Scenario: Siti cannot accept the fact that her elder sister took her own life. Why didn’t she tell us that she was in so much pain? She looked okay on the outside. If only I could exchange my life for hers. If only I had spent more time with her and not fight so much with her, this would not have happened. If God could bring her back, I would do charity works for the rest of my life. I would promise to be a better person. I would love her unconditionally.

What to do if you’re at this stage

Realise that these thoughts are normal. Rationalising and bargaining comes almost naturally but do not allow them to get the better of you. Survivor’s guilt is common and should also be dealt with knowing that there’s only so much that you can do and that at some point, you need to find a way to move on.

Stage 4: Depression

Source: blogs.psychcentral.com
Source: blogs.psychcentral.com

That bottomless feeling at the bottom of your stomach, the sense of loneliness and utter loss that nobody else seems to understand. The feeling that there will be no tomorrow, and that there is no hope anymore. These provide a small glimpse into what depression can be for many of us.

However, it is vital to realise that the experience of this stage is essential in the progression of self-healing. It is a very normal and appropriate human response to death. You may not even be sure if there is any point in continuing on with your own life.

Similar to the Anger Stage, personal needs may take a backseat during this time and drastic changes in weight may occur as you find some way to fill in the emptiness that you feel. You may start withdrawing from your various social circles or you may not even want to meet any new person. You probably just want to be left alone.

Scenario: Chandran wakes up every morning with a sense of dread. He does not want to get out of bed and neither does he want to go in to work. He has not been sleeping in his own bed ever since his wife died of cancer three months ago. He prefers sleeping on the floor because he does not want to be reminded that his beloved Sheela is no longer lying next to him. He has not been to his usual religious prayer group for months and he does not care for going anymore because after all, prayers did not help to save Sheela.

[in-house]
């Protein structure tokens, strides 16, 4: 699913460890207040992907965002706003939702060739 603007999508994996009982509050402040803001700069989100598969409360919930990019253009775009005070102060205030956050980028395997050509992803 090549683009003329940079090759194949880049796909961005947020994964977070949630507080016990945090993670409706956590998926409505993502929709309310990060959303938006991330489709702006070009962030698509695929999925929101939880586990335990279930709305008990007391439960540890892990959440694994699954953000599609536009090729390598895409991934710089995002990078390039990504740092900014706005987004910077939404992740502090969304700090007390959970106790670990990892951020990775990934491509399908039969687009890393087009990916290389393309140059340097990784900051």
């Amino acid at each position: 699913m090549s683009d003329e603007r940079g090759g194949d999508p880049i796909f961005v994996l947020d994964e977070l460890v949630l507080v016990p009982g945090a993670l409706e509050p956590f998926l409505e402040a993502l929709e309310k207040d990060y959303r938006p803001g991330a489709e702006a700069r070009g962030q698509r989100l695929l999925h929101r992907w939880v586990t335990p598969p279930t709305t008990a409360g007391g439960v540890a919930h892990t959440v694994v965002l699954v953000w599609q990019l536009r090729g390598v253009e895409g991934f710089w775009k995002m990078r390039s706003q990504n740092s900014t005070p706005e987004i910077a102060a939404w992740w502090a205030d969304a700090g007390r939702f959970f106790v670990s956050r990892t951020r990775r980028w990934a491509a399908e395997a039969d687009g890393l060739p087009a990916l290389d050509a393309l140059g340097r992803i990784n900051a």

What to do if you’re at this stage

It is common for those grieving to feel so low that you do not feel happy anymore. Living life in this stage can be particularly difficult, and is often one of the hardest parts of grief. If the depression is too intense that suicide becomes an appealing alternative, it is imperative for that person to seek professional help for grief therapy. If you know of a loved one who’s having a hard time with this stage, encourage them to seek help to get them through this difficult time.

Stage 5: Acceptance

Source: dofh.org
Source: dofh.org

This stage is where you are finally able to come to terms with the entire loss. It is not about brushing away the pain, but rather about deciding that life must indeed go on. It is about finding your own way and about deciding the way forward – how to proceed and what to do next. You may even start thinking about finding new interests and hobbies. You may be more interested in reconnecting with other friends once again.

Scenario: After losing her toddler, Sammy, to an accident at the babysitter’s house a year ago, Mei has finally come to accept that she must carry on for the sake of her two other children. She knows that she will always miss Sammy but she must choose to live and take care of her family. There is nothing she can do replace him, but she knows that somehow, there is still the hope of living. She is grateful that her best friends and family have been so supportive of her throughout the entire ordeal.

No matter at what stage of grief someone is experiencing, it is crucial to know and truly believe that you are not alone in your journey.

While others may not feel exactly the way you do, it does not mean that they are not able to provide you with the emotional and social support that you need. Your loved ones play an important role in helping you through this difficult stage, so try and reach out to them for comfort and solace.

However, for some of us, merely reaching out to family and loved ones may not be enough to help you through these tough moments. If it does come to that, reach out for help. Seeking out professional health from mental health professionals can be a daunting process, but know that they can help navigate you through a confusing and difficult time in your life.

Grief is our way of expressing love for those whom we can never see again. The ability to grieve is what makes us human but we should not let grief consume us.


How do you cope with grief? Share your experience with us in the comments below or on our Facebook page!


Contributed by Serena In, a practising clinical psychologist at The Mind Psychological Services & Training.